17. Hot gas engine heater head

    DOEpatents

    Berntell, John O.

    1983-01-01

    A heater head for a multi-cylinder double acting hot gas engine in which each cylinder is surrounded by an annular regenerator unit, and in which the tops of each cylinder and its surrounding regenerator are interconnected by a multiplicity of heater tubes. A manifold for the heater tubes has a centrally disposed duct connected to the top of the cylinder and surrounded by a wider duct connecting the other ends of the heater tubes with the regenerator unit.

  18. Silicon Hot-Electron Bolometers

    NASA Technical Reports Server (NTRS)

    Stevenson, Thomas R.; Hsieh, Wen-Ting; Mitchell, Robert R.; Isenberg, Hal D.; Stahle, Carl M.; Cao, Nga T.; Schneider, Gideon; Travers, Douglas E.; Moseley, S. Harvey; Wollack, Edward J.

    2004-01-01

    We discuss a new type of direct detector, a silicon hot-electron bolometer, for measurements in the far-infrared and submillimeter spectral ranges. High performance bolometers can be made using the electron-phonon conductance in heavily doped silicon to provide thermal isolation from the cryogenic bath. Noise performance is expected to be near thermodynamic limits, allowing background limited performance for many far infrared and submillimeter photometric and spectroscopic applications.

  19. Hot atoms in cosmic chemistry.

    PubMed

    Rossler, K; Jung, H J; Nebeling, B

    1984-01-01

    High energy chemical reactions and atom molecule interactions might be important for cosmic chemistry with respect to the accelerated species in solar wind, cosmic rays, colliding gas and dust clouds and secondary knock-on particles in solids. "Hot" atoms with energies ranging from a few eV to some MeV can be generated via nuclear reactions and consequent recoil processes. The chemical fate of the radioactive atoms can be followed by radiochemical methods (radio GC or HPLC). Hot atom chemistry may serve for laboratory simulation of the reactions of energetic species with gaseous or solid interstellar matter. Due to the effective measurement of 10(8)-10(10) atoms only it covers a low to medium dose regime and may add to the studies of ion implantation which due to the optical methods applied are necessarily in the high dose regime. Experimental results are given for the systems: C/H2O (gas), C/H2O (solid, 77 K), N/CH4 (solid, 77K) and C/NH3 (solid, 77 K). Nuclear reactions used for the generation of 2 to 3 MeV atoms are: N(p,alpha) 11C, 16O(p,alpha pn) 11C and 12C(d,n) 13N with 8 to 45 MeV protons or deuterons from a cyclotron. Typical reactions products are: CO, CO2, CH4, CH2O, CH3OH, HCOOH, NH3, CH3NH2, cyanamide, formamidine, guanidine etc. Products of hot reactions in solids are more complex than in corresponding gaseous systems, which underlines the importance of solid state reactions for the build-up of precursors for biomolecules in space. As one of the major mechanisms for product formation, the simultaneous or fast consecutive reactions of a hot carbon with two target molecules (reaction complex) is discussed. PMID:11537799

  20. Reasonable Temperature Schedules for Cold or Hot Charging of Continuously Cast Steel Slabs

    NASA Astrophysics Data System (ADS)

    Li, Yang; Chen, Xin; Liu, Ke; Wang, Jing; Wen, Jin; Zhang, Jiaquan

    2013-12-01

    Some continuously cast steel slabs are sensitive to transverse fracture problems during transportation or handling away from their storage state, while some steel slabs are sensitive to surface transverse cracks during the following rolling process in a certain hot charging temperature range. It is revealed that the investigated steel slabs with high fracture tendency under room cooling condition always contain pearlite transformation delayed elements, which lead to the internal brittle bainitic structure formation, while some microalloyed steels exhibit high surface crack susceptibility to hot charging temperatures due to carbonitride precipitation. According to the calculated internal cooling rates and CCT diagrams, the slabs with high fracture tendency during cold charging should be slowly cooled after cutting to length from hot strand or charged to the reheating furnace directly above their bainite formation temperatures. Based on a thermodynamic calculation for carbonitride precipitation in austenite, the sensitive hot charging temperature range of related steels was revealed for the determination of reasonable temperature schedules.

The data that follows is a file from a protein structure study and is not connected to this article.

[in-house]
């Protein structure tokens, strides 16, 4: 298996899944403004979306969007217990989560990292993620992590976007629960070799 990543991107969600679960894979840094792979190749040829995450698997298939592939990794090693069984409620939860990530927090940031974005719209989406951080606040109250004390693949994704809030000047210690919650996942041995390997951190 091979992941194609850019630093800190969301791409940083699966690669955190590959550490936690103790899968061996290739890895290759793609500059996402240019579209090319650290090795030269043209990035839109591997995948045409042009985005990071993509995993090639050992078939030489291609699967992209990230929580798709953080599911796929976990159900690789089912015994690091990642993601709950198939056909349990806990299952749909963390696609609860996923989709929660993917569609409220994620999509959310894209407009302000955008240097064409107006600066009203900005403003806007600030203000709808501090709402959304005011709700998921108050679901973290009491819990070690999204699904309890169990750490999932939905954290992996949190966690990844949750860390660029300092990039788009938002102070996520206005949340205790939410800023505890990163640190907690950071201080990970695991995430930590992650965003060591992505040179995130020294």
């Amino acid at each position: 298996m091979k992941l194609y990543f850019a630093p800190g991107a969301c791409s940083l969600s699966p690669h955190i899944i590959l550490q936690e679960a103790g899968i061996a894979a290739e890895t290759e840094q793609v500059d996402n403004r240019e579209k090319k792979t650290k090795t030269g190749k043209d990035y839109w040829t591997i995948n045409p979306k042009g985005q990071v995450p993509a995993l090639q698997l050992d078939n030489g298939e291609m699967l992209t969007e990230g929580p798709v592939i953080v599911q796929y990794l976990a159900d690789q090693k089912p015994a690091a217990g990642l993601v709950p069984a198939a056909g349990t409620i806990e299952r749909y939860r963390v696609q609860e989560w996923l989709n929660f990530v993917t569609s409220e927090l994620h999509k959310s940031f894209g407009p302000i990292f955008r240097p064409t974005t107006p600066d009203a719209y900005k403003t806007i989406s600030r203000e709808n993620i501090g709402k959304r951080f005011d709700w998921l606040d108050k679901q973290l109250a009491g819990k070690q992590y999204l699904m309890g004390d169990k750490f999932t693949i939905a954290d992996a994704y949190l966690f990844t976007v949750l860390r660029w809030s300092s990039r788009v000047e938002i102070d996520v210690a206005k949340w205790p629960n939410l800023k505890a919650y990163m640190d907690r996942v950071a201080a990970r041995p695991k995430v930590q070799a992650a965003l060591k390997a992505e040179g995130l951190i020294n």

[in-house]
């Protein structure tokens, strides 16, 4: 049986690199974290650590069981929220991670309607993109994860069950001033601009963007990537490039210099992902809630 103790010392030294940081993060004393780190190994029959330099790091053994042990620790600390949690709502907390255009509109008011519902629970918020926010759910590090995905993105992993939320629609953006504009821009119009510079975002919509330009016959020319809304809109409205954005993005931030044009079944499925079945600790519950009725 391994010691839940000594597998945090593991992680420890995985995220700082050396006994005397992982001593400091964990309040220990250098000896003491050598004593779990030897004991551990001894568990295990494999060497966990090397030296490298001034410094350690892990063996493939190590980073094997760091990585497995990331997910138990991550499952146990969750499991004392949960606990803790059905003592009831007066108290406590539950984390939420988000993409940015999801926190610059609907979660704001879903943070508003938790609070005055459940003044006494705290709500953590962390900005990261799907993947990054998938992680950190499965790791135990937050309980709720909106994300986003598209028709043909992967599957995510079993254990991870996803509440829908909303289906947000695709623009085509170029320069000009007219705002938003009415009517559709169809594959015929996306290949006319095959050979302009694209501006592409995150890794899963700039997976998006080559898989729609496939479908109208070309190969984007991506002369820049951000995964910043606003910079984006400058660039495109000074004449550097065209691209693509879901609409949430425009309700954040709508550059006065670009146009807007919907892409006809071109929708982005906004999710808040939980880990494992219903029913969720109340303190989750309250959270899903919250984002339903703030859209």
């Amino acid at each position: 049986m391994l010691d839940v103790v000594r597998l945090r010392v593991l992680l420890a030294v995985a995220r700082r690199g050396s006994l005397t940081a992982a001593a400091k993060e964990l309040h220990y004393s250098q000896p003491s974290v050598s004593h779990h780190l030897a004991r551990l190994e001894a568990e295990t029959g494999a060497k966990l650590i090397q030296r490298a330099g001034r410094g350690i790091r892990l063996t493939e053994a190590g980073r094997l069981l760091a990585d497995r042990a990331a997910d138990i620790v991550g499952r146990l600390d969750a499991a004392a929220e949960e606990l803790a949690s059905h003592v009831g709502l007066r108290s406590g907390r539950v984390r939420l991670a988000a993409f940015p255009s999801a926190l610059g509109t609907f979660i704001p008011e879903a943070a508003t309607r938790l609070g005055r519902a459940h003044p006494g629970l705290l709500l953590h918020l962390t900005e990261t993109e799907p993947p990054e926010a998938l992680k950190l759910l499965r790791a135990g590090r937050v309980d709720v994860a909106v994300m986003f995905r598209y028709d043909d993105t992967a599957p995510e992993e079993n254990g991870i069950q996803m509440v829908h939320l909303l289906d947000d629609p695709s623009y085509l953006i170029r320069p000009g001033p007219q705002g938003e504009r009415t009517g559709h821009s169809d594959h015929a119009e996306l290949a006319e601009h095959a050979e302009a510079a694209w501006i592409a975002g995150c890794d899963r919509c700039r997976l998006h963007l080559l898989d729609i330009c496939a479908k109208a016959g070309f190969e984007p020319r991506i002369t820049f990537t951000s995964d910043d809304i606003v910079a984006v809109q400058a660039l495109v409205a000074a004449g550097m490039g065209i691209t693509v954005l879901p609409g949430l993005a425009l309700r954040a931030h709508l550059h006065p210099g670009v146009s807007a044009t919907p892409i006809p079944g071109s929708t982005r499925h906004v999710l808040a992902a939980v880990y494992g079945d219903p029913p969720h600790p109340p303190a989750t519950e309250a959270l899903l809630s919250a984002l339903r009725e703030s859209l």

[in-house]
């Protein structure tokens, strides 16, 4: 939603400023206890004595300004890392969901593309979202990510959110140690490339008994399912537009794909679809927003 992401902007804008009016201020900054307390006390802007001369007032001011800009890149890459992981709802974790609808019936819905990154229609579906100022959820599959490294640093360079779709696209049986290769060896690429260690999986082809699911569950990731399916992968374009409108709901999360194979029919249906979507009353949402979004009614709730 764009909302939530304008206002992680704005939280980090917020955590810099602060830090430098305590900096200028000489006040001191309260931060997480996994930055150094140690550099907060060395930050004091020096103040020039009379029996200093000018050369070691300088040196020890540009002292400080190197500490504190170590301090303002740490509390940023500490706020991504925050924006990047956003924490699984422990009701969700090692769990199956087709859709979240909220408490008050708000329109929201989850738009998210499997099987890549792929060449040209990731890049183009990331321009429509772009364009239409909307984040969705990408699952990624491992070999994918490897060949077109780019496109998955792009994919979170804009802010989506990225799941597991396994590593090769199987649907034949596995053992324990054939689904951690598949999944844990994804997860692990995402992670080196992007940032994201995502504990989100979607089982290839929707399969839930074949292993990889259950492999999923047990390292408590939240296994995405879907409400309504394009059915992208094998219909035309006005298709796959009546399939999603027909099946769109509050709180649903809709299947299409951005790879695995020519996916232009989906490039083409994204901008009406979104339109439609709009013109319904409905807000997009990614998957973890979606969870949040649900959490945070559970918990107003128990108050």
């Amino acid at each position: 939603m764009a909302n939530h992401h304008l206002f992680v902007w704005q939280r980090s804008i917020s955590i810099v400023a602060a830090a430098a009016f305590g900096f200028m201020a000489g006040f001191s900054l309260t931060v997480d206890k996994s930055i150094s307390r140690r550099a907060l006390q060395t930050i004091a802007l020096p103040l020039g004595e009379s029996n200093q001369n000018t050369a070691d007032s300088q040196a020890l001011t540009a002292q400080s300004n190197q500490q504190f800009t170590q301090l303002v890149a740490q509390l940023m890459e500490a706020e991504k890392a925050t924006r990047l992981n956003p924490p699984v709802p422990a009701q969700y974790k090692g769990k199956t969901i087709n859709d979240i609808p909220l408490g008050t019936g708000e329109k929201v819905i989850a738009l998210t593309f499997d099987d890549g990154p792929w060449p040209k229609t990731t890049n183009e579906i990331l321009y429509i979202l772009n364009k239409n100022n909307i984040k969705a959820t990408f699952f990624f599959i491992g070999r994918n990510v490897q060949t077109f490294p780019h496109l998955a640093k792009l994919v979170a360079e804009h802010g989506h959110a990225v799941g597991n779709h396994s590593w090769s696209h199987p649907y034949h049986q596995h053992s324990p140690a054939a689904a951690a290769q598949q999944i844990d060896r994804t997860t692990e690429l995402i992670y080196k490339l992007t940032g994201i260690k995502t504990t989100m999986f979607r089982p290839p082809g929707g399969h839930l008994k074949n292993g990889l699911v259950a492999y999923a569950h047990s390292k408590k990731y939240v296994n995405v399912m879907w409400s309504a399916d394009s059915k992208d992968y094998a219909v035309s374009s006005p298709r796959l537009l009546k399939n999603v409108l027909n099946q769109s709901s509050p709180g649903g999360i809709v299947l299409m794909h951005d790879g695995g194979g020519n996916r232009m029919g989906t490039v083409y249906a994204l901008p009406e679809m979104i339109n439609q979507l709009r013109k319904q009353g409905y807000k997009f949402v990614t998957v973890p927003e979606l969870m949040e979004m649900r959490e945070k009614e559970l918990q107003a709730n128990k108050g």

1. Manufacturing of an aluminum alloy mold for micro-hot embossing of polymeric micro-devices

    NASA Astrophysics Data System (ADS)

    Tran, N. K.; Lam, Y. C.; Yue, C. Y.; Tan, M. J.

    2010-05-01

    In micro-hot embossing of polymeric micro-devices, e.g. microfluidic devices, the quality of the mold plays an important role in determining not only the product quality but also the overall production cost. Often the mold is made of silicon, which is brittle and fails after producing a limited number of parts. Metallic molds produced by micro-machining have a much longer life; however, the surface finish of the mold is not ideal for producing polymeric devices that require good surface finish. The metallic glass mold produced by micro-hot embossing with a silicon master is a recent development, which could produce high quality and high strength molds with long life span. However, metallic glasses are rather costly. In an attempt to reduce the production cost of the mold with acceptable quality, strength and life span, we explore here the manufacture of an aluminum alloy (AA6061-T6) mold by hot embossing using a silicon master. Using a set of channels to be produced on the aluminum alloy as the benchmark, we examine the orientation effect of the channels on the AA6061-T6 mold produced by hot embossing. Finally, to examine the effectiveness of the AA6061-T6 mold, it is employed for the hot embossing of polymeric (TOPAS 8007) substrates.